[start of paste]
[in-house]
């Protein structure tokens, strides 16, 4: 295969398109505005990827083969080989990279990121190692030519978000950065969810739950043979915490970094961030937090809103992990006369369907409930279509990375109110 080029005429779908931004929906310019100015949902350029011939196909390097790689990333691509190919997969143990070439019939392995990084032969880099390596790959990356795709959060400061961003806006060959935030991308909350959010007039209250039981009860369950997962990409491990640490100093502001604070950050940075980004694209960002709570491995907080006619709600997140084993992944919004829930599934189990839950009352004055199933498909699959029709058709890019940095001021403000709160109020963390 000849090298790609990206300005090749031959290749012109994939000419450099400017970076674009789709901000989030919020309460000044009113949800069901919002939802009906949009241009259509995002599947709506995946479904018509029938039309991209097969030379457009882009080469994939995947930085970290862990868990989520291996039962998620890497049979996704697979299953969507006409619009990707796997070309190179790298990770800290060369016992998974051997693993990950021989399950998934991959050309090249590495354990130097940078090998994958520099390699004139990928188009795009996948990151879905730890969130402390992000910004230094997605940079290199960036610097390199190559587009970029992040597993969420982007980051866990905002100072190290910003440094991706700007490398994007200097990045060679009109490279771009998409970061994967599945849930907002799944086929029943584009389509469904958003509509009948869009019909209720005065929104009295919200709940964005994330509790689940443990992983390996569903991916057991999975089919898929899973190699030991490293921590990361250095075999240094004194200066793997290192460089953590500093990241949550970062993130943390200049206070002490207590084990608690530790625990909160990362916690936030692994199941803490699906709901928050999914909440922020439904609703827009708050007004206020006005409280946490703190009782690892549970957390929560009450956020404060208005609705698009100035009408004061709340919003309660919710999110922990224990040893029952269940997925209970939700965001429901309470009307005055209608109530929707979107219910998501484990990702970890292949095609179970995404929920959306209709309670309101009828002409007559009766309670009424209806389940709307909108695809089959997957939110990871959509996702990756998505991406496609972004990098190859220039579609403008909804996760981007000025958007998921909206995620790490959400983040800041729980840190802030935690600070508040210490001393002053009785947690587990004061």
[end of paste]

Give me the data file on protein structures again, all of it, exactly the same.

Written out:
[in-house]
């Protein structure tokens, strides 16, 4: 295969398109505005990827083969080989990279990121190692030519978000950065969810739950043979915490970094961030937090809103992990006369369907409930279509990375109110 080029005429779908931004929906310019100015949902350029011939196909390097790689990333691509190919997969143990070439019939392995990084032969880099390596790959990356795709959060400061961003806006060959935030991308909350959010007039209250039981009860369950997962990409491990640490100093502001604070950050940075980004694209960002709570491995907080006619709600997140084993992944919004829930599934189990839950009352004055199933498909699959029709058709890019940095001021403000709160109020963390 000849090298790609990206300005090749031959290749012109994939000419450099400017970076674009789709901000989030919020309460000044009113949800069901919002939802009906949009241009259509995002599947709506995946479904018509029938039309991209097969030379457009882009080469994939995947930085970290862990868990989520291996039962998620890497049979996704697979299953969507006409619009990707796997070309190179790298990770800290060369016992998974051997693993990950021989399950998934991959050309090249590495354990130097940078090998994958520099390699004139990928188009795009996948990151879905730890969130402390992000910004230094997605940079290199960036610097390199190559587009970029992040597993969420982007980051866990905002100072190290910003440094991706700007490398994007200097990045060679009109490279771009998409970061994967599945849930907002799944086929029943584009389509469904958003509509009948869009019909209720005065929104009295919200709940964005994330509790689940443990992983390996569903991916057991999975089919898929899973190699030991490293921590990361250095075999240094004194200066793997290192460089953590500093990241949550970062993130943390200049206070002490207590084990608690530790625990909160990362916690936030692994199941803490699906709901928050999914909440922020439904609703827009708050007004206020006005409280946490703190009782690892549970957390929560009450956020404060208005609705698009100035009408004061709340919003309660919710999110922990224990040893029952269940997925209970939700965001429901309470009307005055209608109530929707979107219910998501484990990702970890292949095609179970995404929920959306209709309670309101009828002409007559009766309670009424209806389940709307909108695809089959997957939110990871959509996702990756998505991406496609972004990098190859220039579609403008909804996760981007000025958007998921909206995620790490959400983040800041729980840190802030935690600070508040210490001393002053009785947690587990004061």